Gauntlet events showcase how CrossFit Kids encourages lifelong fitness through fun rather than cutthroat competition.
Shea-Lynn Gioia is 12. She traveled eight hours to compete in her first CrossFit event.
Shea, her parents, and her coach made the trip to CrossFit Firepower, a hub for CrossFit Kids seminars in Milton, Ont. Shea is joining 30 other kids aged 12-18 for one of the first CrossFit Kids Gauntlet competitions held outside California. Over two weekends in May, 10 gauntlet events were held worldwide.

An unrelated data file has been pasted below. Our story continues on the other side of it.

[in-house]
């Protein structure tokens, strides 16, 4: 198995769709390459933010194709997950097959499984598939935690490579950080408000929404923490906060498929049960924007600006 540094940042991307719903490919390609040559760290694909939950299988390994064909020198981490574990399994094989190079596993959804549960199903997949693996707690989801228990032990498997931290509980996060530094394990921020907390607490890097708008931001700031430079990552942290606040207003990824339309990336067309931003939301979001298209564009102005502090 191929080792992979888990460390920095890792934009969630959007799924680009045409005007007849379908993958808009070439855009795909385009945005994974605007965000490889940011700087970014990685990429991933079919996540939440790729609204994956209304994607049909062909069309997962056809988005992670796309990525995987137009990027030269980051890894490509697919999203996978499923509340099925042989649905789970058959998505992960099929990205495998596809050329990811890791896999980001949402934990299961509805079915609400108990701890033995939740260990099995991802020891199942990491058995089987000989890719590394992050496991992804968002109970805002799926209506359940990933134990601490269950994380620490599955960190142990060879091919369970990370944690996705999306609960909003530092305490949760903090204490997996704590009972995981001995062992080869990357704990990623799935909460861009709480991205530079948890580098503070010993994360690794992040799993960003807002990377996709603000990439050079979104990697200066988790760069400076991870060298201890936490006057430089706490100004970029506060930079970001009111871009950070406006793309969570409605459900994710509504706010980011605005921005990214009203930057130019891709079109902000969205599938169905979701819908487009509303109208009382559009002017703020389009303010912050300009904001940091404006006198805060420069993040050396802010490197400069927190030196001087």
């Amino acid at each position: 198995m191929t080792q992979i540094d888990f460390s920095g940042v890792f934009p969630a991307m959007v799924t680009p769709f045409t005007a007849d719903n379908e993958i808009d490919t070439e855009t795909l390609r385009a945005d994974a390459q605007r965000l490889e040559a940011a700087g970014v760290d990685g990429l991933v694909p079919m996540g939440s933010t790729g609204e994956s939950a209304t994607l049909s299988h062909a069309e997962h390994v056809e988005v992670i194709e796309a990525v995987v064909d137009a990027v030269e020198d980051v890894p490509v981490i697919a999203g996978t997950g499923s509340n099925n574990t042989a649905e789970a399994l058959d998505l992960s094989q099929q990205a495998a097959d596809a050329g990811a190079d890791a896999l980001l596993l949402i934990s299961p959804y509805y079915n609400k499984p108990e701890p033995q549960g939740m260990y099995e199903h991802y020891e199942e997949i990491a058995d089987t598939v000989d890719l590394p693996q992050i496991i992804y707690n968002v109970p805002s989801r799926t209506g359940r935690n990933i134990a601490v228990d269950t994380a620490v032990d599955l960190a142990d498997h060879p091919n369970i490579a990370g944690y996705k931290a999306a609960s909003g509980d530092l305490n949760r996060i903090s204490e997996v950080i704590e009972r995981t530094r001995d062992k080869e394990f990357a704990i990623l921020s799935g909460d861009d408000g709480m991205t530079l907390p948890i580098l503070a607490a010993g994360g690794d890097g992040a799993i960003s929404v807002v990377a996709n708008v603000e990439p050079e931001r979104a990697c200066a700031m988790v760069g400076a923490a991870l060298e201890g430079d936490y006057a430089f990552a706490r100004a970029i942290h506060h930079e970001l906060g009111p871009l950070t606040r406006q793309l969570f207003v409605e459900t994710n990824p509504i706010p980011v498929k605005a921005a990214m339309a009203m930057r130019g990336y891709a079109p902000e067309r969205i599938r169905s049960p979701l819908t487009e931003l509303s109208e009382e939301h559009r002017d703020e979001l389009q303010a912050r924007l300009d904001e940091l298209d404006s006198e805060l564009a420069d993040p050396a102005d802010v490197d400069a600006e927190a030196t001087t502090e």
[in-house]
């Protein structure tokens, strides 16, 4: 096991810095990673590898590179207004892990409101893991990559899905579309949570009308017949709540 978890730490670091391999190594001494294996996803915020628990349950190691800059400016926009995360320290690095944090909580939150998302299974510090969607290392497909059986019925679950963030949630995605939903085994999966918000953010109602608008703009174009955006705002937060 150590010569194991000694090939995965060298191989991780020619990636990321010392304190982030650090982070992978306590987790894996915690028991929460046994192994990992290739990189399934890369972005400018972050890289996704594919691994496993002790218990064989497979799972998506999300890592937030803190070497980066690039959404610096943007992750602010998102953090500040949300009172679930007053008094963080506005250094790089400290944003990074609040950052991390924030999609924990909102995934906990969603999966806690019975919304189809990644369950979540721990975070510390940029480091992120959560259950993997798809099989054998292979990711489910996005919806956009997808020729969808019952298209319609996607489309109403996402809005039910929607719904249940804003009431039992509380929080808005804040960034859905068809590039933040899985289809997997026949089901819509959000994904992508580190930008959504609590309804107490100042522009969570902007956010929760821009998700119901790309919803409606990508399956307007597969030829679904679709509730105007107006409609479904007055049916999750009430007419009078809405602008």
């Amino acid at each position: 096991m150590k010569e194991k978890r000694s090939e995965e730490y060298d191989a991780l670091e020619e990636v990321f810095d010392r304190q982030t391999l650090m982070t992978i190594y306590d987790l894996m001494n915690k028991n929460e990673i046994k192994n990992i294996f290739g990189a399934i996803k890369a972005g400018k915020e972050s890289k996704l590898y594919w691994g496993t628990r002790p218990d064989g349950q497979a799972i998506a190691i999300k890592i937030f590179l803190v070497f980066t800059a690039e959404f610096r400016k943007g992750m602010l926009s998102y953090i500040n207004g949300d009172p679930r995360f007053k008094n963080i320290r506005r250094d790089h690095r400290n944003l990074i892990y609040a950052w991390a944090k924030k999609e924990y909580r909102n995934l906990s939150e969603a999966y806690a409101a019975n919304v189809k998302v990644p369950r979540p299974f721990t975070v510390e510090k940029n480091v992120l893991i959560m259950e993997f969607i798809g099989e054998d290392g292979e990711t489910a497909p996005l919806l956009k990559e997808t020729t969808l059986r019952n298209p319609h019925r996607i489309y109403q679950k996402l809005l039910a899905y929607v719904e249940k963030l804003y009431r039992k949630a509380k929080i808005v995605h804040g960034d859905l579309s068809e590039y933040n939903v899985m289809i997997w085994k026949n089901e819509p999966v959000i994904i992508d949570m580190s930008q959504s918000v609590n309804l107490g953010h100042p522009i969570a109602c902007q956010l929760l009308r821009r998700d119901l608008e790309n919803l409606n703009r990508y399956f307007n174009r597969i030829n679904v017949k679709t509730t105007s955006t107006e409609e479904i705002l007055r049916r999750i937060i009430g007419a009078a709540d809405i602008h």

Shea identifies herself as a CrossFit athlete, though she also competes in track and field and just broke a city record in the 100 meters and high jump. Shea also just qualified for the provincial basketball team and used to dance competitively but didn’t like it. She tried gymnastics with the same result.
Other athletes at the Gauntlet include an 18-year-old junior-level hockey player, a 12-year-old soccer player, and runners, volleyball players and gymnasts of various ages. Most compete in other sports; many say they’d choose CrossFit as their primary activity over their “main sport.” Some parents claim that CrossFit Kids has given their child the courage to try other things without fear of failure.
Some of the top adult CrossFit athletes in the world have been training for fewer than three years. Some of these kids already have more experience. How great could these athletes become as they grow up with CrossFit?